Sri Lanka today gets most of its foreign financing as loans from China. This graph shows that China has given 38% of financing this year, overtaking Japan (2012 FMR). Compare that to 2004, when they gave only 0.5% (2006 Annual Report).
Or compare it to 2008, when multi-lateral donors still really mattered.
Is this a bad thing? Not necessarily. This isn’t a case of China taking over as much as other countries and organizations stepping back. The US, as you can see, well, the US as you can’t see doesn’t give much and never has. They are the white sliver in the pies above. UK is also non-existent. These are bid trade partners, but not aid or financing.
China is giving money for roads (ironically, a lot of tax revenue seems to be going to Ministerial vehicles) and power plants and infrastructure. You could say we’re growing more indebted to China, but so is everybody, and our debt to GDP ratio is pretty normal.
Some of these investments are not great (trying to force growth in Hambantota rather than supporting it where it is happening, ie, the North Central province) but that’s the Sri Lankan government’s fault.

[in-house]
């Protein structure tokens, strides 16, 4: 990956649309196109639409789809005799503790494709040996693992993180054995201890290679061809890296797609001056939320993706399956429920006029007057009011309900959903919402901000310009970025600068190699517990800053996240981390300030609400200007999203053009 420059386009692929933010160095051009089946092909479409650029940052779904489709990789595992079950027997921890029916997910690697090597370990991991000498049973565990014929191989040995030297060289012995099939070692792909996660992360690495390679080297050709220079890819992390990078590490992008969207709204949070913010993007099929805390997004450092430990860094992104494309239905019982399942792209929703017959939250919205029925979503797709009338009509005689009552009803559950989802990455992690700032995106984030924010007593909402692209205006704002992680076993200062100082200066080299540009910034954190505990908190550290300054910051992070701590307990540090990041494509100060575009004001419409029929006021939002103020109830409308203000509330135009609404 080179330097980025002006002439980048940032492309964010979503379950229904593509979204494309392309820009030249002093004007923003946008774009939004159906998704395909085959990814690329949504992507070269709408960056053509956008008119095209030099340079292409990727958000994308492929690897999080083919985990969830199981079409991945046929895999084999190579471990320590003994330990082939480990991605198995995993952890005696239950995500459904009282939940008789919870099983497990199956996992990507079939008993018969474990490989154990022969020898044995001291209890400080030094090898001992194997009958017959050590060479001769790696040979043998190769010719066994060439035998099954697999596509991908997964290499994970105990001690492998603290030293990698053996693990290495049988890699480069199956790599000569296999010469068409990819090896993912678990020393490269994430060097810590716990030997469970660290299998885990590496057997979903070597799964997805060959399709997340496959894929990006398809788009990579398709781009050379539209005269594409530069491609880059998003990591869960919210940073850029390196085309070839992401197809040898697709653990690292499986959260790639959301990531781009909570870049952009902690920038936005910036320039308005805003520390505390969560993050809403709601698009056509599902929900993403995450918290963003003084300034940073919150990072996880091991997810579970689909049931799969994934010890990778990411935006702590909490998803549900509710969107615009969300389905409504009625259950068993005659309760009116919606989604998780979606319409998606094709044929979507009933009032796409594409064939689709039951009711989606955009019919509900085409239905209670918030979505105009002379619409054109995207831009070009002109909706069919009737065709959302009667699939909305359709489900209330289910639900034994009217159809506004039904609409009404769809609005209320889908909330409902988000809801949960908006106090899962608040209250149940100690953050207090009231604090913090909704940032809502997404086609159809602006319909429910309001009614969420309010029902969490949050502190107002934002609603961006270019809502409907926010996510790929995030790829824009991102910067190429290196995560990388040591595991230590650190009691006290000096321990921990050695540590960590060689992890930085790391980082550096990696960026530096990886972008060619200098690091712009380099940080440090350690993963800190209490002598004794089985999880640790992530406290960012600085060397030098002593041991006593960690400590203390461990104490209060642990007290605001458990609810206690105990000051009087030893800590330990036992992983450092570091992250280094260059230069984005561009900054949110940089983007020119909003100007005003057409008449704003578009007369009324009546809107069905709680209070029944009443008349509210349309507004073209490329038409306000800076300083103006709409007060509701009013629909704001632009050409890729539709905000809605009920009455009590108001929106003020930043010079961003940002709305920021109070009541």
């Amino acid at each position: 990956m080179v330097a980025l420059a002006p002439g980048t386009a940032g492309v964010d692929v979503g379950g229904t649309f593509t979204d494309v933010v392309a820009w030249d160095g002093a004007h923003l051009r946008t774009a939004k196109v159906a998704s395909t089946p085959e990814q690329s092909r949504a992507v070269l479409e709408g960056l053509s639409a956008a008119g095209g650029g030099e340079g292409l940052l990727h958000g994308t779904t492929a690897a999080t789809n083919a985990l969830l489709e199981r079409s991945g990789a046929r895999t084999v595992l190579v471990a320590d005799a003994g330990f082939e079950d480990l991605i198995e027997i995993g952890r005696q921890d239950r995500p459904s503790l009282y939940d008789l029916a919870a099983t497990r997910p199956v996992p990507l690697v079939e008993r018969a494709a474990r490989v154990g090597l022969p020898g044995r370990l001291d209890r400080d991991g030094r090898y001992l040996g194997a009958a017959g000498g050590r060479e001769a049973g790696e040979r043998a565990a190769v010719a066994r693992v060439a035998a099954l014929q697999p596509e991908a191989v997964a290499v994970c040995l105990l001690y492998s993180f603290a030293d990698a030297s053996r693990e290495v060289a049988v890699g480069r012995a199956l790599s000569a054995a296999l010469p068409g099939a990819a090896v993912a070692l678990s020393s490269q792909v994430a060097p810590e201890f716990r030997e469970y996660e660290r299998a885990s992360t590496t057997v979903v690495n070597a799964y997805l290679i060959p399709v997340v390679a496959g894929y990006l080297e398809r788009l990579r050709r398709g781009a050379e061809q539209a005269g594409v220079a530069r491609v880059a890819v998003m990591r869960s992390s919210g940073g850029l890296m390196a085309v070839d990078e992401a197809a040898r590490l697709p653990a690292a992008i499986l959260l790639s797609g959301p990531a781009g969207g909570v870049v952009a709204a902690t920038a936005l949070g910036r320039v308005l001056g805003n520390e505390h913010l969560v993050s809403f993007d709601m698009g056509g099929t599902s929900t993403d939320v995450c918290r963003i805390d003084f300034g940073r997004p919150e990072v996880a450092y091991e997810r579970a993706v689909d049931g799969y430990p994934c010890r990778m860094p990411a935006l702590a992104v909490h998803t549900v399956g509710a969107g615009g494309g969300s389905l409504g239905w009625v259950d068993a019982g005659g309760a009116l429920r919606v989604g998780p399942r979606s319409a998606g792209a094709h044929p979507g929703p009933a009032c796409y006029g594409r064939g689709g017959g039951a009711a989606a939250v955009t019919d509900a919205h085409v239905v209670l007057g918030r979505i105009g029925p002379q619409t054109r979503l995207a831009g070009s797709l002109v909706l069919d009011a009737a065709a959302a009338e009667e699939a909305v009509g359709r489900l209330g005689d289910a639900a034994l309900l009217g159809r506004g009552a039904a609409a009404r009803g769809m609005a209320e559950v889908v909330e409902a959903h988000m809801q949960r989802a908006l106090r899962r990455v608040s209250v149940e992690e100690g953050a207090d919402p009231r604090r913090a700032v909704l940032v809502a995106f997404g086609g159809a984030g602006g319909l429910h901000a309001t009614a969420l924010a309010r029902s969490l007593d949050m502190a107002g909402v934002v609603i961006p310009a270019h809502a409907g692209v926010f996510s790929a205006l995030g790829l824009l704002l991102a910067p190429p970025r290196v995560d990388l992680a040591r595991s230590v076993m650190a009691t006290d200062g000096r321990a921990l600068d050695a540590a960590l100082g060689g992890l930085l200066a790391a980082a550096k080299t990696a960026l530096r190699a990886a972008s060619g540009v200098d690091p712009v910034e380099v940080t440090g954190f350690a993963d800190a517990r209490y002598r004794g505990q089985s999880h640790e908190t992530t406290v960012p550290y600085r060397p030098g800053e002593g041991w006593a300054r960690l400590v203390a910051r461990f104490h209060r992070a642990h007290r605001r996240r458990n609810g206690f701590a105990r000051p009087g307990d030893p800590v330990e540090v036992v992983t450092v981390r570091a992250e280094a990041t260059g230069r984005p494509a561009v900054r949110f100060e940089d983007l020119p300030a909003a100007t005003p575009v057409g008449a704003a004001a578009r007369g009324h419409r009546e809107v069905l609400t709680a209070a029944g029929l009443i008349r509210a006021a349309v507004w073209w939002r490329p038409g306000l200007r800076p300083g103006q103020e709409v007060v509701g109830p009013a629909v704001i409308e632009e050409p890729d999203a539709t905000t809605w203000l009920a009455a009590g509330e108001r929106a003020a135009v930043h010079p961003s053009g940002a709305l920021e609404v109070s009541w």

This year, China has signed agreements to fix roads in the north and south and for lighting in Uva, worth almost $800 million USD.
India, by contrast has signed agreements worth only about $9 million dollars, BUT those agreements were grants. Which is nice.
Geopolitically, this shows you how much influence America (white), Europe (blue) and international bodies (grey) have on the government. Which is not much at all. The west and India are huge trade partners, but any punitive action they could take would hit Sri Lankan businesses first and the government later if at all. There’s simply no leverage for the punitive war crimes bullshit so they should just get on with geopolitics as usual.
India has a similar lack of leverage, but they at least don’t speak loudly and carry a toothpick.
For reference: from Jan to September 2011, donors committed to USD 1.8 billion in financing. The governments 2001 revenue is projected at about $6 billion USD total (at the new exchange rate). Please see the full 2012 report.